Multiple sclerosis: female susceptibility to CNS autoimmunity linked to sphingosine-1 phosphate receptor
Relapsing-remitting multiple sclerosis (MS) is an autoimmune disease of the central nervous system (CNS) that is defined by extensive neuronal demyelination and enhanced blood brain barrier (BBB) permeability.
There is a strong sex bias in MS patients, with 3 to 4 female patients for every affected male.
The female bias is recapitulated in SLJ mice with experimental autoimmune encephalitis (EAE), a commonly used MS model.
In this issue of the Journal of Clinical Investigation, Robyn Klein and colleagues at Washington University performed whole transcriptome analysis of transcripts collected from EAE-susceptible CNS regions in naïve SJL mice and determined that female SJL mice express dramatically higher levels of the sphingosine-1 phosphate receptor S1PR2 compared to male animals.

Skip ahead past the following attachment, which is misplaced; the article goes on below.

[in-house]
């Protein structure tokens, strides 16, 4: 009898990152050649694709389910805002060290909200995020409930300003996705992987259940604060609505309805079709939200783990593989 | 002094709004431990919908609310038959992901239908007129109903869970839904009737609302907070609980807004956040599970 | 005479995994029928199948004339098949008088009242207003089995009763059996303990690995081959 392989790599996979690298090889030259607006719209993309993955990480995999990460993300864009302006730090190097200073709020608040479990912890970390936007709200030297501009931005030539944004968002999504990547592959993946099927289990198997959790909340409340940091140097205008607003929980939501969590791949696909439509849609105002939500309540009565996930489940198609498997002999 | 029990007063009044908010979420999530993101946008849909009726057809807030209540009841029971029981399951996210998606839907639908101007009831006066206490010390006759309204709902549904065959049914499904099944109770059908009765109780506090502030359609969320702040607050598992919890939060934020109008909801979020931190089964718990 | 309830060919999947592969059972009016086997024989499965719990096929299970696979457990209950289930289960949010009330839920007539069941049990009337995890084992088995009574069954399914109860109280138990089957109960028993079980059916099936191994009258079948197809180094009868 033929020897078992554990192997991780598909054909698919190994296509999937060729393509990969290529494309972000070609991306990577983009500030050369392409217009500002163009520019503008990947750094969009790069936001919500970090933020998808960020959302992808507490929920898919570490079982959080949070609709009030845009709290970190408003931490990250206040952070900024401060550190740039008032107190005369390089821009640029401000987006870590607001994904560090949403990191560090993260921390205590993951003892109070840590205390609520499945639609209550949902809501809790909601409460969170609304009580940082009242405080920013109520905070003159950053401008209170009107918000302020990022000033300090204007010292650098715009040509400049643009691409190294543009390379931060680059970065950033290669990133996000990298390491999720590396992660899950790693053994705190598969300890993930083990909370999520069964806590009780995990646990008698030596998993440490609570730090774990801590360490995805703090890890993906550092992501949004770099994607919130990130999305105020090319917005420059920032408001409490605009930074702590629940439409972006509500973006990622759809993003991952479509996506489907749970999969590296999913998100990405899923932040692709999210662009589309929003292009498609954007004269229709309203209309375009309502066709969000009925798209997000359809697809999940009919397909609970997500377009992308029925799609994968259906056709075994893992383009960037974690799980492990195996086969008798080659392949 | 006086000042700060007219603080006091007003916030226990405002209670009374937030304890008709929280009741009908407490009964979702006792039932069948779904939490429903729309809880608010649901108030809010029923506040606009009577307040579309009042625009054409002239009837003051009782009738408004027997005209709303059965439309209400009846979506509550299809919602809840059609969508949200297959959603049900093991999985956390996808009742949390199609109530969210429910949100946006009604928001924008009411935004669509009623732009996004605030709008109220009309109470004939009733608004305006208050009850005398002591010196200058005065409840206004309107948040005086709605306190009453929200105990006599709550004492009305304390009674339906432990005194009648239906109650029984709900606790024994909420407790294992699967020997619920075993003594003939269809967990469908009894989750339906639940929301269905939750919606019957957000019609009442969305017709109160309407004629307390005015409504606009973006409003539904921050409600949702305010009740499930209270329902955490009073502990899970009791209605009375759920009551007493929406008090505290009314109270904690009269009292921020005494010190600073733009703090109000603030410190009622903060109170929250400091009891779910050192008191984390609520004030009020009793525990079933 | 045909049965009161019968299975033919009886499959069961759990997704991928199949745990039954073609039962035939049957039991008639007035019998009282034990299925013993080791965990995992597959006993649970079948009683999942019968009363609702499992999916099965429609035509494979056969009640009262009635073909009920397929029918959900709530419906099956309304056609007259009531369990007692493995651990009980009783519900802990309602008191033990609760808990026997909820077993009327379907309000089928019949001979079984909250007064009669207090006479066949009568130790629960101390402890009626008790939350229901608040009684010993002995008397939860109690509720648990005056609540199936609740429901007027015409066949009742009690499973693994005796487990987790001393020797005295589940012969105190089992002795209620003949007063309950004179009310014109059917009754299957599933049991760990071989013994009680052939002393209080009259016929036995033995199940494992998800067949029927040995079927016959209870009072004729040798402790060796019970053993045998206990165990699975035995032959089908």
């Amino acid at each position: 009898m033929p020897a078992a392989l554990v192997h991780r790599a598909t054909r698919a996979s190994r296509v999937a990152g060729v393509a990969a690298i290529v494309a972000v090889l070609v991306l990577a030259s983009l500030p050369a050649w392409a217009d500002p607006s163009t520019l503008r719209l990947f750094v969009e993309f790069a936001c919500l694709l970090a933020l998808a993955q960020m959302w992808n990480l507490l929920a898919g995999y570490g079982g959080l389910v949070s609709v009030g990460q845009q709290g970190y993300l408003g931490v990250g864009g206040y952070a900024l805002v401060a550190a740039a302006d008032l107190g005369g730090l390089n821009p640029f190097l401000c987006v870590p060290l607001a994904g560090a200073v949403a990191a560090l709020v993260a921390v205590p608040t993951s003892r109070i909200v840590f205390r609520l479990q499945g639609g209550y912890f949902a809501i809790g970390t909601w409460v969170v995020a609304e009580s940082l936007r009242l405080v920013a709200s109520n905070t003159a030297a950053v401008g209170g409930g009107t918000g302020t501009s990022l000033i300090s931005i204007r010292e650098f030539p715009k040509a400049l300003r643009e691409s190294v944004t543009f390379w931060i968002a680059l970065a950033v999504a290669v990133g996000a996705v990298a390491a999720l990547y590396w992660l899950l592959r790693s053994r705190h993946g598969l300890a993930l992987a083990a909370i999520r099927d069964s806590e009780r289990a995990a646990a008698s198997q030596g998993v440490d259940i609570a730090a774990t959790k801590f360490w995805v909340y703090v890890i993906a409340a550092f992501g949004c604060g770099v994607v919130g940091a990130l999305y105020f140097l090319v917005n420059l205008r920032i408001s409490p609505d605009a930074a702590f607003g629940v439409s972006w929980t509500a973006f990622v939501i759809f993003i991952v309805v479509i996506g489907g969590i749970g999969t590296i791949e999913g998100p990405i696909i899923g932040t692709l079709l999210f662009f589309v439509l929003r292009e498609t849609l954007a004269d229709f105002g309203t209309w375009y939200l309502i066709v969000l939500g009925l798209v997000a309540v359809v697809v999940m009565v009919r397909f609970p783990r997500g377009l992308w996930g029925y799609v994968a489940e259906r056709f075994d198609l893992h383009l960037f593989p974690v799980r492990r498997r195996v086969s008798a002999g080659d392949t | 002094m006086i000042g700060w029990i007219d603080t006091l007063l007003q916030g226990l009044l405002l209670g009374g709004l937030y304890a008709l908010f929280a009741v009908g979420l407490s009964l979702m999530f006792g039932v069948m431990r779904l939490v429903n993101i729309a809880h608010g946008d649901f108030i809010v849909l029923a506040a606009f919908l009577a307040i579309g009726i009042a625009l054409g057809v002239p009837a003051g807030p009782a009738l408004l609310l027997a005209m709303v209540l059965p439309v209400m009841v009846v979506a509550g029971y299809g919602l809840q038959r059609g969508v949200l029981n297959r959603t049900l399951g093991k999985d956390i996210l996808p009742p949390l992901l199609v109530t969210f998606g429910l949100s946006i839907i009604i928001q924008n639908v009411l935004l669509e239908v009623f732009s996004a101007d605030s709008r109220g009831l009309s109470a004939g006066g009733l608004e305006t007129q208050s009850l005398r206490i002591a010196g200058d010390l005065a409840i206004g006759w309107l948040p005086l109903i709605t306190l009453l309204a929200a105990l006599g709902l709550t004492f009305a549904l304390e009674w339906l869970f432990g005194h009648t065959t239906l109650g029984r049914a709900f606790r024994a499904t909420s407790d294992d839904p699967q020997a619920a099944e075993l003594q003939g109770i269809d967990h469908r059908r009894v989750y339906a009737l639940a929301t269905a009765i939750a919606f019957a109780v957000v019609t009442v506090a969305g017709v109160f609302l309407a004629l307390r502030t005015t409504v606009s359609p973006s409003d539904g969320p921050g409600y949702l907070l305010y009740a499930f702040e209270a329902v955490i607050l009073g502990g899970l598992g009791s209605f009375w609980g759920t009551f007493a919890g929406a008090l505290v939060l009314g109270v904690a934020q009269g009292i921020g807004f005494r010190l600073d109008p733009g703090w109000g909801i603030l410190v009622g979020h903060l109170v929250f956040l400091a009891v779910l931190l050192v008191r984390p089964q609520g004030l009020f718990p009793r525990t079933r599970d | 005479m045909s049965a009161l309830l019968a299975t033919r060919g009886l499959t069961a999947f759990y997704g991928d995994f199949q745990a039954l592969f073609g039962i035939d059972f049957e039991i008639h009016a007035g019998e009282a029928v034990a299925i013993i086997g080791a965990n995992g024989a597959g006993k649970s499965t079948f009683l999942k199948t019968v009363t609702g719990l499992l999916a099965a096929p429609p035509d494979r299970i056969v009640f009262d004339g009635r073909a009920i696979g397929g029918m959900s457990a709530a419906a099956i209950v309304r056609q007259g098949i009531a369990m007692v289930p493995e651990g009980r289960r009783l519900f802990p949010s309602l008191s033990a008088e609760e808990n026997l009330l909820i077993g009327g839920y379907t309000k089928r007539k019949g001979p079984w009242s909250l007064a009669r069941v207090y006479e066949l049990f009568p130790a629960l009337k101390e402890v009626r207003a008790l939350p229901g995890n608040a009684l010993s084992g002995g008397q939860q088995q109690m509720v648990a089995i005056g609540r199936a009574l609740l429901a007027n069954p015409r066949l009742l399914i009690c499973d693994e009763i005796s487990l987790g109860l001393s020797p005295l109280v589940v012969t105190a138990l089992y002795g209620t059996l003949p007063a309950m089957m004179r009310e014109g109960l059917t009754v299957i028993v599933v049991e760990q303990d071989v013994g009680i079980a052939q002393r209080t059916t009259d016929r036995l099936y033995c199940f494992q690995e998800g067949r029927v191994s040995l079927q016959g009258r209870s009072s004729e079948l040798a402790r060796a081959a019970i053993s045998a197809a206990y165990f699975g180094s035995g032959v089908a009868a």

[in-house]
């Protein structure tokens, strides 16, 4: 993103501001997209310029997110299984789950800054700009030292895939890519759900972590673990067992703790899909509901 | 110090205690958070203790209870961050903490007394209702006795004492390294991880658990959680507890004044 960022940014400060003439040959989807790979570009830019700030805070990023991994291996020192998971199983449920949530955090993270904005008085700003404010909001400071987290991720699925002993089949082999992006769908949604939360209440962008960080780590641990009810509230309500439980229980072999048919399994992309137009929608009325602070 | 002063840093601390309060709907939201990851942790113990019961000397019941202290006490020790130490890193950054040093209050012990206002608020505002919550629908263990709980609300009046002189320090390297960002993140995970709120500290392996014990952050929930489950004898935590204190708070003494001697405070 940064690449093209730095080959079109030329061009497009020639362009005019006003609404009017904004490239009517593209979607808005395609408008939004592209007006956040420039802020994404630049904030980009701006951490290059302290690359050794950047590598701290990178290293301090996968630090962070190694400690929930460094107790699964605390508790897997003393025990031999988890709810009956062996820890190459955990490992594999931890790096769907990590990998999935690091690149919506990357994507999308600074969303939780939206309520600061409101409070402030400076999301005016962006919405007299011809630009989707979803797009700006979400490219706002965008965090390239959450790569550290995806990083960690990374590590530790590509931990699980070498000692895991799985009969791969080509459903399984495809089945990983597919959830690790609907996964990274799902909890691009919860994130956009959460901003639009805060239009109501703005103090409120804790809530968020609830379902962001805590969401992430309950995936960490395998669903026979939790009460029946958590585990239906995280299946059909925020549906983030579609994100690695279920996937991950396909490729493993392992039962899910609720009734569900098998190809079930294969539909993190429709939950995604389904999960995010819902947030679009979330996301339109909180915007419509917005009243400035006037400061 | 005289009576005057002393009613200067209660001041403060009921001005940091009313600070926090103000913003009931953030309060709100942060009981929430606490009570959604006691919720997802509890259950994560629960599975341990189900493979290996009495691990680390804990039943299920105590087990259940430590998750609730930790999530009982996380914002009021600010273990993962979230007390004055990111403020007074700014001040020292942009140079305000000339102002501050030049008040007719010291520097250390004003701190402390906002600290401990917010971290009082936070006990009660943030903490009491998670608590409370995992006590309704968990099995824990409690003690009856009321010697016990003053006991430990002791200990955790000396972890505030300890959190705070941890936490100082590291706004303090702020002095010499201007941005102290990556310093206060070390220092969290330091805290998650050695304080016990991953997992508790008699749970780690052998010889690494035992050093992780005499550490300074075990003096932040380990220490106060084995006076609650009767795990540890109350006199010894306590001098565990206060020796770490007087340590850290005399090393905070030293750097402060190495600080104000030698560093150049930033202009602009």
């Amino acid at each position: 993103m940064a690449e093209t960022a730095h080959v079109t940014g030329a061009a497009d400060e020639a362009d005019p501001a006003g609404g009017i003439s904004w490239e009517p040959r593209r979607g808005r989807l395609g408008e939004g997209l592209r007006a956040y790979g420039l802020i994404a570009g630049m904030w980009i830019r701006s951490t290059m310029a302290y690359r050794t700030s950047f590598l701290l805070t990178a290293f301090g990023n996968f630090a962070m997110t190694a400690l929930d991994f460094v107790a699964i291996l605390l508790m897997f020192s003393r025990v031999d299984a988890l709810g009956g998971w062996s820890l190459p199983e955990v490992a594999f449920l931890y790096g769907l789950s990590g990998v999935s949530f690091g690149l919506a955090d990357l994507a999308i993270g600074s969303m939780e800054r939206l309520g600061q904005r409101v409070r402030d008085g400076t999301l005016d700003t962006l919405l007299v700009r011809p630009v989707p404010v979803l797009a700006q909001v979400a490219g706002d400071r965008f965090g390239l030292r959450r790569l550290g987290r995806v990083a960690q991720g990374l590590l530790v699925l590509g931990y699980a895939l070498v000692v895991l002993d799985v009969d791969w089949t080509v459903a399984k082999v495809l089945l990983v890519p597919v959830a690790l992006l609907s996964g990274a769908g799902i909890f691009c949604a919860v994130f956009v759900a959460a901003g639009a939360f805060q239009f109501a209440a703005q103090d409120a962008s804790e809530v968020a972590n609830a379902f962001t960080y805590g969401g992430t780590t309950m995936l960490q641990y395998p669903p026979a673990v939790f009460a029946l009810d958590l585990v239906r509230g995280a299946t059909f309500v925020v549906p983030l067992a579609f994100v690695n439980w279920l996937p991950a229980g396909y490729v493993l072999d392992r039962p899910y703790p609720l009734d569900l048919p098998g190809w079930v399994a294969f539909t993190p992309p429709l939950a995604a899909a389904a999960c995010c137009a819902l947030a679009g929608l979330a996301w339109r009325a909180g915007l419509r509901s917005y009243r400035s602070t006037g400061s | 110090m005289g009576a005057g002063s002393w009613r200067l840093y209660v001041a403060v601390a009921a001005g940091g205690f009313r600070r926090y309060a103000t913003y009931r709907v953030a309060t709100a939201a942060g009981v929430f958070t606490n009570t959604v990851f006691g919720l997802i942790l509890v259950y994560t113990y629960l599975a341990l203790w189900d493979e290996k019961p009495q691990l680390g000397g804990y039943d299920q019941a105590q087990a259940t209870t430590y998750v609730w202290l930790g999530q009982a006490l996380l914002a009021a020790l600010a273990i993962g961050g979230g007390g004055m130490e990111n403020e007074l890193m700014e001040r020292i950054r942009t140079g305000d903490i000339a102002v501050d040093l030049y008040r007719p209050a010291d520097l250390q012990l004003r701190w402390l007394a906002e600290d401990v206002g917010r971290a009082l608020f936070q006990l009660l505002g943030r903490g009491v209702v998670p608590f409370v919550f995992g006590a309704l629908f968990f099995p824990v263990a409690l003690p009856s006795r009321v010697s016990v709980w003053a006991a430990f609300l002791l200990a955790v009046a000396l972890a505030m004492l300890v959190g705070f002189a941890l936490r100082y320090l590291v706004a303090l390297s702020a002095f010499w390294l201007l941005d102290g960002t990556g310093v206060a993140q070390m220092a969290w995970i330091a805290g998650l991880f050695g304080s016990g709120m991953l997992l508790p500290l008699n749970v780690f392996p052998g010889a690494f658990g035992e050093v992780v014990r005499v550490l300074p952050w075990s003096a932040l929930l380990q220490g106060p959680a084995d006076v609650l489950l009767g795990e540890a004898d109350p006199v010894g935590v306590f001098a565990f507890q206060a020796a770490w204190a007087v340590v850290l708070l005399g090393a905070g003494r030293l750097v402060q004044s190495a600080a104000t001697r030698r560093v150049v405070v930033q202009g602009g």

Expression and activity of S1PR2 were associated with endothelial barrier dysfunction, which enhanced BBB permeability and the loss of immune privilege.
Pharmacological inactivation of S1PR2 signaling attenuated BBB permeability and EAE severity. Importantly, female MS patients also exhibited increased expression of S1PR2 in the CNS vasculature during periods of MS-associated CNS autoimmunity, indicating that S1PR2 may be a suitable therapeutic target in humans.